19th August


God made us simple, but we have made ourselves very complicated. Ecclesiastes 7: 29

David gave the Welsh people rules to help them live simply for God. A growing number of Christians make a Rule of Life today. Some do it for the good of their soul, others do it for the good of the poor in other countries who receive unjust payment for what they produce; some do it for the good of nature, to prevent natural resources being squandered.

William Penn the Quaker observed: ‘People must follow the 10 commandments of God or they condemn themselves to the 10,000 commandments of men’. The saying of Jesus in Matthew 5.8 basically means ‘Blessed is the person whose motives are unmixed.’ Consider the effects of being pulled in more than one direction: Stress levels, and the vast increase in National Health requirements; dishonesty, and the vast increase in bureaucracy; family break-down. Even in the church, it can mean committees and meetings to satisfy every conflicting demand. These use up the energy and time that should be directed to one purpose only: being Jesus for others.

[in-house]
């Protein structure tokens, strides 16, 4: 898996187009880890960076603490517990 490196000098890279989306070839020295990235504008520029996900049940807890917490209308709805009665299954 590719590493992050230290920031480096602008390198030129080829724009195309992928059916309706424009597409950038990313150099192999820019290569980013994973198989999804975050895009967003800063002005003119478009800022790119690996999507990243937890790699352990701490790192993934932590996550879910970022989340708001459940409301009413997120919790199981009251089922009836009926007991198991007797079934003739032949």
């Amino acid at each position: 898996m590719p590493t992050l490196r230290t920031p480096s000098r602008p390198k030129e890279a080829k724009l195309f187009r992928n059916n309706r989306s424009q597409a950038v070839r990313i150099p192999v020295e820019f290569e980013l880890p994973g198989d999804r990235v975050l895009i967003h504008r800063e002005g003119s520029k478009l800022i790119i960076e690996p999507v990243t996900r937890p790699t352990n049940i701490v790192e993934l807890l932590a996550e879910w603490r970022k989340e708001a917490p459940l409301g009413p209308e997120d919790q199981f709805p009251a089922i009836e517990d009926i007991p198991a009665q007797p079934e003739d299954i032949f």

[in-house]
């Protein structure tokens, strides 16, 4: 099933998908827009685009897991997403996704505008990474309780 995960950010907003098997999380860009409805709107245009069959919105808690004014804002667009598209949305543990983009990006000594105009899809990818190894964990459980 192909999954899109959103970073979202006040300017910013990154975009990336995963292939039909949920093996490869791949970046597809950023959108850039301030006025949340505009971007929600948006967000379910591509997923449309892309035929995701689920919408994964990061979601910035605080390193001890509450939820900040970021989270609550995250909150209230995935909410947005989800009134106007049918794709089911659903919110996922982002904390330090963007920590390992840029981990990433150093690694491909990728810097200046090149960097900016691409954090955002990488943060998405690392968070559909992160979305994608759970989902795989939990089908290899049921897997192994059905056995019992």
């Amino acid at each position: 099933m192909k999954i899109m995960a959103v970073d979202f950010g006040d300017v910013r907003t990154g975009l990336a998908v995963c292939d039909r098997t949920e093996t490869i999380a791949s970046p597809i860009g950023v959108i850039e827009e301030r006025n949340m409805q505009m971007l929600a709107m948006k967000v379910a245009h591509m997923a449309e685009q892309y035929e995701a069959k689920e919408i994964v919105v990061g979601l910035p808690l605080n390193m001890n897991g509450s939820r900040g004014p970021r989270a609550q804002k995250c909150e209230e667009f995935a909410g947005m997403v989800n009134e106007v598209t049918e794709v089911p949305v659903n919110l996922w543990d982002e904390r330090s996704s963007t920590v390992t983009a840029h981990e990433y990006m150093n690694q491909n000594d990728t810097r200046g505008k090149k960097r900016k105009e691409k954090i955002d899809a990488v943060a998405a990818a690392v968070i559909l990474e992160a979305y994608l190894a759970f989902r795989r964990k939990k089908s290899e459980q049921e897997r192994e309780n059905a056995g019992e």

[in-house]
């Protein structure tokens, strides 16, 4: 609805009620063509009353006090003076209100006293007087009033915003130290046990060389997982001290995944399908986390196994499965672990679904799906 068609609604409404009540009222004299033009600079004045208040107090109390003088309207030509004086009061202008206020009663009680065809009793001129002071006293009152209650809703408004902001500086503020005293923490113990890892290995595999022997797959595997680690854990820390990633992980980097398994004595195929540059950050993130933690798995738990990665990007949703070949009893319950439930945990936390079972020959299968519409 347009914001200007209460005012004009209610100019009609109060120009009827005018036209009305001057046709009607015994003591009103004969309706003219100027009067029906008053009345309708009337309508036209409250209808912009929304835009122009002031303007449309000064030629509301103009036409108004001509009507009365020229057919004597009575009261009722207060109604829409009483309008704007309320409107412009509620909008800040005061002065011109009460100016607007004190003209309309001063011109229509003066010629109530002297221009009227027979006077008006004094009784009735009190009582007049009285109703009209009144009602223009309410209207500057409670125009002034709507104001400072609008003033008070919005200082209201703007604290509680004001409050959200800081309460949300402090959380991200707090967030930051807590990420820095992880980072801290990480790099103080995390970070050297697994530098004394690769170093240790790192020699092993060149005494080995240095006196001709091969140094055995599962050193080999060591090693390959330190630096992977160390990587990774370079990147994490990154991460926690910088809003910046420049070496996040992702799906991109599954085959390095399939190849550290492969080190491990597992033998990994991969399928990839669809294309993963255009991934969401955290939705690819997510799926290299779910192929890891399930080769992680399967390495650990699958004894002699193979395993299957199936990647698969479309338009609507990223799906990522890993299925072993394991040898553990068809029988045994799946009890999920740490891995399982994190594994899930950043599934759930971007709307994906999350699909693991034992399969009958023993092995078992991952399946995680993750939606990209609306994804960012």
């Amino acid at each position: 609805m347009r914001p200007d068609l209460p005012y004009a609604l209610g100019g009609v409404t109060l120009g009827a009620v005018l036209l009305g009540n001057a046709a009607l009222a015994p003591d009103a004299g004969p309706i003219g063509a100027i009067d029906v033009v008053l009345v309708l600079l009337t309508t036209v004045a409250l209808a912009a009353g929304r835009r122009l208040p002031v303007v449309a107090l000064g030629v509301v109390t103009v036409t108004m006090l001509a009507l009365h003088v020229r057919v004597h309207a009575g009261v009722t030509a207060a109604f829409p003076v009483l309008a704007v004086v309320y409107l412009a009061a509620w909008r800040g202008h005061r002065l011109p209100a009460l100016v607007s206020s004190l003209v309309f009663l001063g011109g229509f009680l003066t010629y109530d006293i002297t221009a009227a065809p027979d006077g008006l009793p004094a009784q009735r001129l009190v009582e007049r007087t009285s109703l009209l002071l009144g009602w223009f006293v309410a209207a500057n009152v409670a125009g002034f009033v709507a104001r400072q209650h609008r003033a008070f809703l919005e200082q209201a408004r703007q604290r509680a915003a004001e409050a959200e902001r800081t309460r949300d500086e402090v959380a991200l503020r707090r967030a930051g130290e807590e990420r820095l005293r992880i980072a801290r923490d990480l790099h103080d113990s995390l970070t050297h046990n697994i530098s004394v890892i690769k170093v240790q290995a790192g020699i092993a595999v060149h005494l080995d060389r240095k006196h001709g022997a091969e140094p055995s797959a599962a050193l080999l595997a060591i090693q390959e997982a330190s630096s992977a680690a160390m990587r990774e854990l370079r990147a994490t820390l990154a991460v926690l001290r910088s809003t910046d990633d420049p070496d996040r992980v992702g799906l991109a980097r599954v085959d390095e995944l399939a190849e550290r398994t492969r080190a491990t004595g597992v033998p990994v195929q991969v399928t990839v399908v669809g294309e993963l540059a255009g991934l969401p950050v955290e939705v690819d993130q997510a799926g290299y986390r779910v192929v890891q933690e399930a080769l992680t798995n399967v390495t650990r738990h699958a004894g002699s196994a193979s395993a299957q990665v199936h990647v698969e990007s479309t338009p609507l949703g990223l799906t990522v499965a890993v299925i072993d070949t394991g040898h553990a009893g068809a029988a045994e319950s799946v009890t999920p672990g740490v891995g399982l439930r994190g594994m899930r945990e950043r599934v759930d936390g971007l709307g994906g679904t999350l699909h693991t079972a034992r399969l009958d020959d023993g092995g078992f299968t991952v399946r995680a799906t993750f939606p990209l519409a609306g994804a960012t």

We wish to ‘live simply that others may simply live’, to avoid any sense of judging one another; and God will make different demands of each of us. Our common responsibility is to regularly hold before God (and, as appropriate, to share with our Soul Friend) our income, our savings, our possessions, conscious that we are stewards, not possessors of these things, and making them available to him as he requires.

A simple lifestyle means setting everything in the simple beauty of creation. Our belongings, activities and relationships are ordered in a way that liberates the spirit; we cut out those things that overload or clutter the spirit.
From the Way of Life of The Community of Aidan and Hilda

Too long have I worried about so many things.
And yet, my Lord, so few are needed.
May I today live more simply – like the bread.
May I today see more clearly – like the water.
May I today be more selfless – like the Christ.
From Russia